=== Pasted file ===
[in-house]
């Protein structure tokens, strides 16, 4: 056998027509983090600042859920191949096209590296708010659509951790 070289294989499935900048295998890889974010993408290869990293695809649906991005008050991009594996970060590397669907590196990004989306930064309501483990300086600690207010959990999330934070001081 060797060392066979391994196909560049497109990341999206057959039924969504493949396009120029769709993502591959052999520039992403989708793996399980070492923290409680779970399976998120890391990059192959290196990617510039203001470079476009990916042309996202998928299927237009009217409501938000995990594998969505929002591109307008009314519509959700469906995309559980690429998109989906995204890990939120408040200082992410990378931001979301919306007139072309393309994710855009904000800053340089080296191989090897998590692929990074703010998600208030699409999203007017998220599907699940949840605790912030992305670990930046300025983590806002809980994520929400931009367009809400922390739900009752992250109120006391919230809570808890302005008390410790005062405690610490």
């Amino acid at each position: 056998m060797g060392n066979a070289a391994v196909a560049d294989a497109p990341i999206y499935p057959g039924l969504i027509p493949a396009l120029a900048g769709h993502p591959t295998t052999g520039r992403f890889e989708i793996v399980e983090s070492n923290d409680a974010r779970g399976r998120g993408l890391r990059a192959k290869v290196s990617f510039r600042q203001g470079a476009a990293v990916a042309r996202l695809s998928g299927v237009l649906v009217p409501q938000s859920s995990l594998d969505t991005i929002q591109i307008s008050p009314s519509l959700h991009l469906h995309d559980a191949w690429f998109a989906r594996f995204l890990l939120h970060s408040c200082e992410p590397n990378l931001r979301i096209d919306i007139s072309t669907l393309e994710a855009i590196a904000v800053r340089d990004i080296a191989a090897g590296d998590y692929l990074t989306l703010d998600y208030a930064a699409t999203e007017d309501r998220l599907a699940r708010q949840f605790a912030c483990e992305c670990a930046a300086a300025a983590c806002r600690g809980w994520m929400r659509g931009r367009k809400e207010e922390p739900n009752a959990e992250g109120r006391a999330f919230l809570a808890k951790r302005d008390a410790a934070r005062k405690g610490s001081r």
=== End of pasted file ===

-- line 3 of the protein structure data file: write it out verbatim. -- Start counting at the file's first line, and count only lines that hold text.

């Amino acid at each position: 056998m060797g060392n066979a070289a391994v196909a560049d294989a497109p990341i999206y499935p057959g039924l969504i027509p493949a396009l120029a900048g769709h993502p591959t295998t052999g520039r992403f890889e989708i793996v399980e983090s070492n923290d409680a974010r779970g399976r998120g993408l890391r990059a192959k290869v290196s990617f510039r600042q203001g470079a476009a990293v990916a042309r996202l695809s998928g299927v237009l649906v009217p409501q938000s859920s995990l594998d969505t991005i929002q591109i307008s008050p009314s519509l959700h991009l469906h995309d559980a191949w690429f998109a989906r594996f995204l890990l939120h970060s408040c200082e992410p590397n990378l931001r979301i096209d919306i007139s072309t669907l393309e994710a855009i590196a904000v800053r340089d990004i080296a191989a090897g590296d998590y692929l990074t989306l703010d998600y208030a930064a699409t999203e007017d309501r998220l599907a699940r708010q949840f605790a912030c483990e992305c670990a930046a300086a300025a983590c806002r600690g809980w994520m929400r659509g931009r367009k809400e207010e922390p739900n009752a959990e992250g109120r006391a999330f919230l809570a808890k951790r302005d008390a410790a934070r005062k405690g610490s001081r």